The 2011 Arab Spring was a moment of great hope for the advance of freedom in the Middle East. At the time, the narrative credited social media for making the movement possible, insofar as Twitter, Facebook and blogs permitted citizens to circumvent the state to share ideas and organise. But the result was not a wave of democracy. Autocratic states can also use communications technology to consolidate their power and accomplish their aims. Thus far, only Tunisia, the place that started it all, has moved to a constitutional democracy. Meanwhile, the focus has turned to more pressing matters, including the rise of the Islamic State, the conflict in Yemen, and the Syrian refugee crisis. The calendar is seemingly moving backwards, and spring has turned to winter.
More shocking has been the rise of nationalist sentiments in established liberal democracies, aided by digital technologies. Forty-seven per cent of the ‘remain’ supporters in the UK think social media was decisive in the Brexit vote, and Donald Trump’s narrow presidential victory included the emergence of ‘fake news’ and allegations of Russian hacking. Even techno-optimist Clive Thompson, author of Smarter Than You Think: How Technology is Changing Our Minds for the Better, concluded that the election of Trump was a time of reckoning for social media.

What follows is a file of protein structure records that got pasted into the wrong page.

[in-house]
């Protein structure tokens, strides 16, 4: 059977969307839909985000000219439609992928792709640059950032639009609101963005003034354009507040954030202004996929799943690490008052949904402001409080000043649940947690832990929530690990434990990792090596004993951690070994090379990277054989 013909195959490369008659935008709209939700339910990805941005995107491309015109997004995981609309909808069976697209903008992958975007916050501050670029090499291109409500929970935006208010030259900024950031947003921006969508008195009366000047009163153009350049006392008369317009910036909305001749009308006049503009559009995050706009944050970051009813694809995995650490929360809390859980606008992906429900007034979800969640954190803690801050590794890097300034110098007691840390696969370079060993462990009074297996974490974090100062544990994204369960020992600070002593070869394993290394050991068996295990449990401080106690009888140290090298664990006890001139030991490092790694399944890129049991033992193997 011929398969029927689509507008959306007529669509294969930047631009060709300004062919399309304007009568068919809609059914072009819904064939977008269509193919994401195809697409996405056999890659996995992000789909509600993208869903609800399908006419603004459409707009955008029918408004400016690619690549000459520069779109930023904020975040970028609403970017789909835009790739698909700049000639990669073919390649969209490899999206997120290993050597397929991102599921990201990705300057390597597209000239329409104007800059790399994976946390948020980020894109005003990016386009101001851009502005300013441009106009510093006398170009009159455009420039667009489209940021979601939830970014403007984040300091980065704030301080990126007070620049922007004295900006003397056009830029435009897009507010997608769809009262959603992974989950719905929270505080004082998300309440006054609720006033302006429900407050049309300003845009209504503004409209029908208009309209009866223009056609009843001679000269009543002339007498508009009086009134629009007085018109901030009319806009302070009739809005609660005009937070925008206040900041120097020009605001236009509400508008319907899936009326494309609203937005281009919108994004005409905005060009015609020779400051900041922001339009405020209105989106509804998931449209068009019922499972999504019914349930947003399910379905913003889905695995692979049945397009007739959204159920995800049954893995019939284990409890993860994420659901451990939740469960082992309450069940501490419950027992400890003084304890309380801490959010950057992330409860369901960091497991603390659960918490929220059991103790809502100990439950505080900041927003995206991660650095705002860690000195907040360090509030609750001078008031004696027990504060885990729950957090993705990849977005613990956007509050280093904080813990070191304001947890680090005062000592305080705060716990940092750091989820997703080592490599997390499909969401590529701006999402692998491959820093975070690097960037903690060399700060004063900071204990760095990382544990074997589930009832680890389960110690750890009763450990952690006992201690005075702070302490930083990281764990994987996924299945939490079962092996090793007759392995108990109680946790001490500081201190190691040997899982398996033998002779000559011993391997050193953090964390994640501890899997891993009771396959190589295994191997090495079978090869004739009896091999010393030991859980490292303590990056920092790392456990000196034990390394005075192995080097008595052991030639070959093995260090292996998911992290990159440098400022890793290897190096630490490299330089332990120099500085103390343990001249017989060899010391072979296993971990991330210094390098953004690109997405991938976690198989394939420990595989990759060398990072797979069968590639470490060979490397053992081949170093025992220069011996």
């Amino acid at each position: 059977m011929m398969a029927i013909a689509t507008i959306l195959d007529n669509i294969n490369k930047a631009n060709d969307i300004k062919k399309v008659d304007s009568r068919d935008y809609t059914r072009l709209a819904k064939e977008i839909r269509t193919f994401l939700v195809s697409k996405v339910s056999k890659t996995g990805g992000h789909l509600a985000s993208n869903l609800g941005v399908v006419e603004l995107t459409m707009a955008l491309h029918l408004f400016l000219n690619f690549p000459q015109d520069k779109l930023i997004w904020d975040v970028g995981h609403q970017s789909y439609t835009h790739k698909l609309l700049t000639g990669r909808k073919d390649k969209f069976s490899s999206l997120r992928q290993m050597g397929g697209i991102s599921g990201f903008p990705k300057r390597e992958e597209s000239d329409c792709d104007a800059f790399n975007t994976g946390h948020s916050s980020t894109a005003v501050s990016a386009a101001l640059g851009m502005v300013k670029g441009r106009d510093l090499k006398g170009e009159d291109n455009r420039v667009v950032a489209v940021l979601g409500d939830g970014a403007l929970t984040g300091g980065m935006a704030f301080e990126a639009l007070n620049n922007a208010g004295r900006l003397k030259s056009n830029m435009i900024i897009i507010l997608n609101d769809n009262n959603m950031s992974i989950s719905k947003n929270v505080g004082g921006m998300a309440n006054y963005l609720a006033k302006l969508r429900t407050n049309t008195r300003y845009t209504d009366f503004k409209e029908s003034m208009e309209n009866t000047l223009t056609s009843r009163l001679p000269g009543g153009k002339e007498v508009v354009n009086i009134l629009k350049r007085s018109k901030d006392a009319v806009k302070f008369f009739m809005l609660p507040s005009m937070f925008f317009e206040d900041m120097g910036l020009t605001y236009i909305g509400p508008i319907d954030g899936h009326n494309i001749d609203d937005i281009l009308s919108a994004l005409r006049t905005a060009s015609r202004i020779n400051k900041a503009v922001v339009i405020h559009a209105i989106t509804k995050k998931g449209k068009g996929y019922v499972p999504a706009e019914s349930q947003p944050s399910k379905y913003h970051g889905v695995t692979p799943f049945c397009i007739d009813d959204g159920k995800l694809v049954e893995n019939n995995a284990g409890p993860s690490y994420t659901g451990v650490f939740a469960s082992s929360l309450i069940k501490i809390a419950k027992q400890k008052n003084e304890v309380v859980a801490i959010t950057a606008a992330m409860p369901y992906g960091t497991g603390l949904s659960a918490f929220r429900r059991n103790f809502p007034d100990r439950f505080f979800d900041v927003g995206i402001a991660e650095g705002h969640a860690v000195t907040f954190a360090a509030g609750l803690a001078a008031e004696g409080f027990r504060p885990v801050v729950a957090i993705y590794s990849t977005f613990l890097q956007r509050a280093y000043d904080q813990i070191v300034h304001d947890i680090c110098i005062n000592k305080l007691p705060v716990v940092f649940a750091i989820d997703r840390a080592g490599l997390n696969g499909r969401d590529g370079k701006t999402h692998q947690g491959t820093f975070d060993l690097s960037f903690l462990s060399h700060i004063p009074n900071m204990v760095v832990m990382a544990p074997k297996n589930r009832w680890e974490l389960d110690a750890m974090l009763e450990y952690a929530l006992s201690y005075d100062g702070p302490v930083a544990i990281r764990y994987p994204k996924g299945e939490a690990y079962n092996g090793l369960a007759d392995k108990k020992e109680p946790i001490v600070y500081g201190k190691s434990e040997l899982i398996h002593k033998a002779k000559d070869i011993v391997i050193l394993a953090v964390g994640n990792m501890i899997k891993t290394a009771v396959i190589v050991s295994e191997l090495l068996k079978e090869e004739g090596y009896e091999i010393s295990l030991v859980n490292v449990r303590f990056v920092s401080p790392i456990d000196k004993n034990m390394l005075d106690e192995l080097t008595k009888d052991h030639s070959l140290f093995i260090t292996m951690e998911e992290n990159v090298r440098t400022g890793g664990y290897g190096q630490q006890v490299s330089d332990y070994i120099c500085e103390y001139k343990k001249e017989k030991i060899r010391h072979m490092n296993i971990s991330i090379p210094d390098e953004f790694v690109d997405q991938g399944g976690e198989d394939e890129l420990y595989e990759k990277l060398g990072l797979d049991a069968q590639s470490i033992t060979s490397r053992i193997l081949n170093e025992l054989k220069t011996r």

What does this mean for the future of self-government? If we follow Harold Lasswell in seeing politics as nothing more than ‘who gets what, when, and how’, then politics could have no end.
In fact, population growth, greater connectedness, and environmental challenges could make the coming decades a time of hyperpolitics. If, however, we take David Easton’s more normative definition of politics as ‘the authoritative allocation of values for society’, it is not difficult to see how digital technologies are making politics impossible.
Are digital technologies making politics impossible? It’s a question addressed by political scientist STEVEN MICHELS - who is not optimistic.
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